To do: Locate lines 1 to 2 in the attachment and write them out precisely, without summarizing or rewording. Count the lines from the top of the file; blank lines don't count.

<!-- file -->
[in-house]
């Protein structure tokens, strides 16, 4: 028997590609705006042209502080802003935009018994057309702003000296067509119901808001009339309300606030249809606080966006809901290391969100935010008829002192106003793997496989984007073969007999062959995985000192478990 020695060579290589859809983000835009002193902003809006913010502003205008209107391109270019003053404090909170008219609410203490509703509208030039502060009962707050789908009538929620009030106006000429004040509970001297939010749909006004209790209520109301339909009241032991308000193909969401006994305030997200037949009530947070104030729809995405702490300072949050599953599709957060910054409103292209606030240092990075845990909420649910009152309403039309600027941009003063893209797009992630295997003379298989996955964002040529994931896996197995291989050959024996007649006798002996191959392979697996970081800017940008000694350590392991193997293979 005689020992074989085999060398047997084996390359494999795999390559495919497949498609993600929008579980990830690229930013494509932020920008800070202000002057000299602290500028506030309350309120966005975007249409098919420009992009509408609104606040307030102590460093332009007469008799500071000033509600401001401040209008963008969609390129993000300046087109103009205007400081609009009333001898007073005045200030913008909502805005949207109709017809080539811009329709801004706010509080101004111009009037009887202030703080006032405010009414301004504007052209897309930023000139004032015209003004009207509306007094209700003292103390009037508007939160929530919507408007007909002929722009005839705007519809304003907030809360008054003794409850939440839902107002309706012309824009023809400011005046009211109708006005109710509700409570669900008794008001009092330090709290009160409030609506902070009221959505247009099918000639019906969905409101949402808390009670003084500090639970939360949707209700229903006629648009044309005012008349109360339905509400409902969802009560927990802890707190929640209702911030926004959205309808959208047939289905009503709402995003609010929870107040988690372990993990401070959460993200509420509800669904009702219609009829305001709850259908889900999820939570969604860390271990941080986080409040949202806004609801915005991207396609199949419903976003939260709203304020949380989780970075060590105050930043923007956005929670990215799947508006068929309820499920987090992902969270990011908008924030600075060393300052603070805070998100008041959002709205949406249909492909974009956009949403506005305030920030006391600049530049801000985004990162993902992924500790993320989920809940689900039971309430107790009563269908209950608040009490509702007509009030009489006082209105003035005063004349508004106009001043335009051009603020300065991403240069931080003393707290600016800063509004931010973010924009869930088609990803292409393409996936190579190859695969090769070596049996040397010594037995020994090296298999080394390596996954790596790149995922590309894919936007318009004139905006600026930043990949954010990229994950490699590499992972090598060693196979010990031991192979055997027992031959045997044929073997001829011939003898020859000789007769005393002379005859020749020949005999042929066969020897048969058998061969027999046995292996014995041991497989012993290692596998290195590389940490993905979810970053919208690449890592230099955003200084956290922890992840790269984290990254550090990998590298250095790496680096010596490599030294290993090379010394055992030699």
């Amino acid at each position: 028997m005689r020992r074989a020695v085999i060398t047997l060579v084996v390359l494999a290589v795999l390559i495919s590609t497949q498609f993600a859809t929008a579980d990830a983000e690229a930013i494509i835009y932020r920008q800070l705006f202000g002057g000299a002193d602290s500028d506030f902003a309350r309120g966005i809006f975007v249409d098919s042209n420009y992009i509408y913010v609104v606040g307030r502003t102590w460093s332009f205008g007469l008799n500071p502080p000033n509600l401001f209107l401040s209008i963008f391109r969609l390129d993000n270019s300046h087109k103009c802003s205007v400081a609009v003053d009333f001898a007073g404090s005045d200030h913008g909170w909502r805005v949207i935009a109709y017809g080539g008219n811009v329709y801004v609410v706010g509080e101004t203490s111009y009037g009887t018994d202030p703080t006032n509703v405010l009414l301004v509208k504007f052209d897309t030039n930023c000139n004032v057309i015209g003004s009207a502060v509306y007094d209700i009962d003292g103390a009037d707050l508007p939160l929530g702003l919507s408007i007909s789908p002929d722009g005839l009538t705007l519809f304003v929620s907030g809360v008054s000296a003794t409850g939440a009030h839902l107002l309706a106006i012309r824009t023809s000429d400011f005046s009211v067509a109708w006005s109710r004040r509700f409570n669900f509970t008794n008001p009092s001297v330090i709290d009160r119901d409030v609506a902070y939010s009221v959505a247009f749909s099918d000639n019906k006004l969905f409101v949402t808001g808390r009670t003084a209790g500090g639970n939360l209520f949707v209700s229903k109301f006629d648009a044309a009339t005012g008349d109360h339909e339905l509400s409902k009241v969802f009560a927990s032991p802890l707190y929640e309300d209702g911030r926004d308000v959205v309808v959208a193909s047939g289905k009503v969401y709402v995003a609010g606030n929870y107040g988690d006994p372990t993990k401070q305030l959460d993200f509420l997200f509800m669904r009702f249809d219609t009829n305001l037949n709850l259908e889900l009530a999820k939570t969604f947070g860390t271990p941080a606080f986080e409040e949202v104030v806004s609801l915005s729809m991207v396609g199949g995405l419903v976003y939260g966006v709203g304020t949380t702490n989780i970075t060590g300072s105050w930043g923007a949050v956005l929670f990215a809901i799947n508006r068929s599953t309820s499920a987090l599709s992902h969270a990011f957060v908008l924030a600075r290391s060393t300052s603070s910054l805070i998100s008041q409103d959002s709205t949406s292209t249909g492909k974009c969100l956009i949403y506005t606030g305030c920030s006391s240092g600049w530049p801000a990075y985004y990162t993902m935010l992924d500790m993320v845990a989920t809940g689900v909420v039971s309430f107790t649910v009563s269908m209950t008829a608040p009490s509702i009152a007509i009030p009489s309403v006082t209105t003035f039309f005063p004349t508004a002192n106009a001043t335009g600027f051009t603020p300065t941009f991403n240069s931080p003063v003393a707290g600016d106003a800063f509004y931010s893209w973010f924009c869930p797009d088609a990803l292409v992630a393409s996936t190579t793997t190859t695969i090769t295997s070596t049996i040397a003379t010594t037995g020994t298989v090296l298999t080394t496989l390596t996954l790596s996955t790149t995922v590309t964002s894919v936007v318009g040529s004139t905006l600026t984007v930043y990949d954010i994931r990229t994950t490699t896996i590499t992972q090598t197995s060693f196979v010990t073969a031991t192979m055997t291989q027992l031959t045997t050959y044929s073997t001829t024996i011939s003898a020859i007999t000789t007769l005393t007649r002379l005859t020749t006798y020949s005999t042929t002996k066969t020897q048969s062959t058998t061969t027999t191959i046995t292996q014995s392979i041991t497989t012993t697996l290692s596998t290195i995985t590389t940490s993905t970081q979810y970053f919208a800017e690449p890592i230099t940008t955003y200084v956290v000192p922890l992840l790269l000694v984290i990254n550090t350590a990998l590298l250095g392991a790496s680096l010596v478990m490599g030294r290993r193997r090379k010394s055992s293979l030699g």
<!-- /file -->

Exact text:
[in-house]
């Protein structure tokens, strides 16, 4: 028997590609705006042209502080802003935009018994057309702003000296067509119901808001009339309300606030249809606080966006809901290391969100935010008829002192106003793997496989984007073969007999062959995985000192478990 020695060579290589859809983000835009002193902003809006913010502003205008209107391109270019003053404090909170008219609410203490509703509208030039502060009962707050789908009538929620009030106006000429004040509970001297939010749909006004209790209520109301339909009241032991308000193909969401006994305030997200037949009530947070104030729809995405702490300072949050599953599709957060910054409103292209606030240092990075845990909420649910009152309403039309600027941009003063893209797009992630295997003379298989996955964002040529994931896996197995291989050959024996007649006798002996191959392979697996970081800017940008000694350590392991193997293979 005689020992074989085999060398047997084996390359494999795999390559495919497949498609993600929008579980990830690229930013494509932020920008800070202000002057000299602290500028506030309350309120966005975007249409098919420009992009509408609104606040307030102590460093332009007469008799500071000033509600401001401040209008963008969609390129993000300046087109103009205007400081609009009333001898007073005045200030913008909502805005949207109709017809080539811009329709801004706010509080101004111009009037009887202030703080006032405010009414301004504007052209897309930023000139004032015209003004009207509306007094209700003292103390009037508007939160929530919507408007007909002929722009005839705007519809304003907030809360008054003794409850939440839902107002309706012309824009023809400011005046009211109708006005109710509700409570669900008794008001009092330090709290009160409030609506902070009221959505247009099918000639019906969905409101949402808390009670003084500090639970939360949707209700229903006629648009044309005012008349109360339905509400409902969802009560927990802890707190929640209702911030926004959205309808959208047939289905009503709402995003609010929870107040988690372990993990401070959460993200509420509800669904009702219609009829305001709850259908889900999820939570969604860390271990941080986080409040949202806004609801915005991207396609199949419903976003939260709203304020949380989780970075060590105050930043923007956005929670990215799947508006068929309820499920987090992902969270990011908008924030600075060393300052603070805070998100008041959002709205949406249909492909974009956009949403506005305030920030006391600049530049801000985004990162993902992924500790993320989920809940689900039971309430107790009563269908209950608040009490509702007509009030009489006082209105003035005063004349508004106009001043335009051009603020300065991403240069931080003393707290600016800063509004931010973010924009869930088609990803292409393409996936190579190859695969090769070596049996040397010594037995020994090296298999080394390596996954790596790149995922590309894919936007318009004139905006600026930043990949954010990229994950490699590499992972090598060693196979010990031991192979055997027992031959045997044929073997001829011939003898020859000789007769005393002379005859020749020949005999042929066969020897048969058998061969027999046995292996014995041991497989012993290692596998290195590389940490993905979810970053919208690449890592230099955003200084956290922890992840790269984290990254550090990998590298250095790496680096010596490599030294290993090379010394055992030699």